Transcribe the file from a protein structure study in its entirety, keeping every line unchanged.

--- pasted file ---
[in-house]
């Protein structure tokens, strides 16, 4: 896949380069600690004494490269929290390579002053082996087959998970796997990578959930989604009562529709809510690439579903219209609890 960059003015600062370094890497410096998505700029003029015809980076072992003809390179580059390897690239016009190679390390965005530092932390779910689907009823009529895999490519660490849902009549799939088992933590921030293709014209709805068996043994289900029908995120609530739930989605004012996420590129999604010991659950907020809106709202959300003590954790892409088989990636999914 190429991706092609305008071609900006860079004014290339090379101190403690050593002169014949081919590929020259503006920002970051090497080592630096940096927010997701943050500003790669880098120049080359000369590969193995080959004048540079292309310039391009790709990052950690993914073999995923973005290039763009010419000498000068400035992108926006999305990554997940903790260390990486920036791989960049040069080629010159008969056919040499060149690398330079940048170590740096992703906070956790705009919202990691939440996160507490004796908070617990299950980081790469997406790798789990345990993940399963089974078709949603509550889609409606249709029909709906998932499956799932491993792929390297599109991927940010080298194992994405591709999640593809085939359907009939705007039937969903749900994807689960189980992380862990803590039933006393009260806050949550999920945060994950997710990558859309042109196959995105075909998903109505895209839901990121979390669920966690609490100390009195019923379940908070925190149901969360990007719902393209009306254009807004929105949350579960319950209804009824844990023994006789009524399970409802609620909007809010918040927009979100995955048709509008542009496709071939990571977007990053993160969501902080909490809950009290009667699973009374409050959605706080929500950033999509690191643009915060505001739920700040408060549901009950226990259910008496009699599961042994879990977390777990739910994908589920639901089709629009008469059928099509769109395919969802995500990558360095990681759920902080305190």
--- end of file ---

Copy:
[in-house]
């Protein structure tokens, strides 16, 4: 896949380069600690004494490269929290390579002053082996087959998970796997990578959930989604009562529709809510690439579903219209609890 960059003015600062370094890497410096998505700029003029015809980076072992003809390179580059390897690239016009190679390390965005530092932390779910689907009823009529895999490519660490849902009549799939088992933590921030293709014209709805068996043994289900029908995120609530739930989605004012996420590129999604010991659950907020809106709202959300003590954790892409088989990636999914 190429991706092609305008071609900006860079004014290339090379101190403690050593002169014949081919590929020259503006920002970051090497080592630096940096927010997701943050500003790669880098120049080359000369590969193995080959004048540079292309310039391009790709990052950690993914073999995923973005290039763009010419000498000068400035992108926006999305990554997940903790260390990486920036791989960049040069080629010159008969056919040499060149690398330079940048170590740096992703906070956790705009919202990691939440996160507490004796908070617990299950980081790469997406790798789990345990993940399963089974078709949603509550889609409606249709029909709906998932499956799932491993792929390297599109991927940010080298194992994405591709999640593809085939359907009939705007039937969903749900994807689960189980992380862990803590039933006393009260806050949550999920945060994950997710990558859309042109196959995105075909998903109505895209839901990121979390669920966690609490100390009195019923379940908070925190149901969360990007719902393209009306254009807004929105949350579960319950209804009824844990023994006789009524399970409802609620909007809010918040927009979100995955048709509008542009496709071939990571977007990053993160969501902080909490809950009290009667699973009374409050959605706080929500950033999509690191643009915060505001739920700040408060549901009950226990259910008496009699599961042994879990977390777990739910994908589920639901089709629009008469059928099509769109395919969802995500990558360095990681759920902080305190």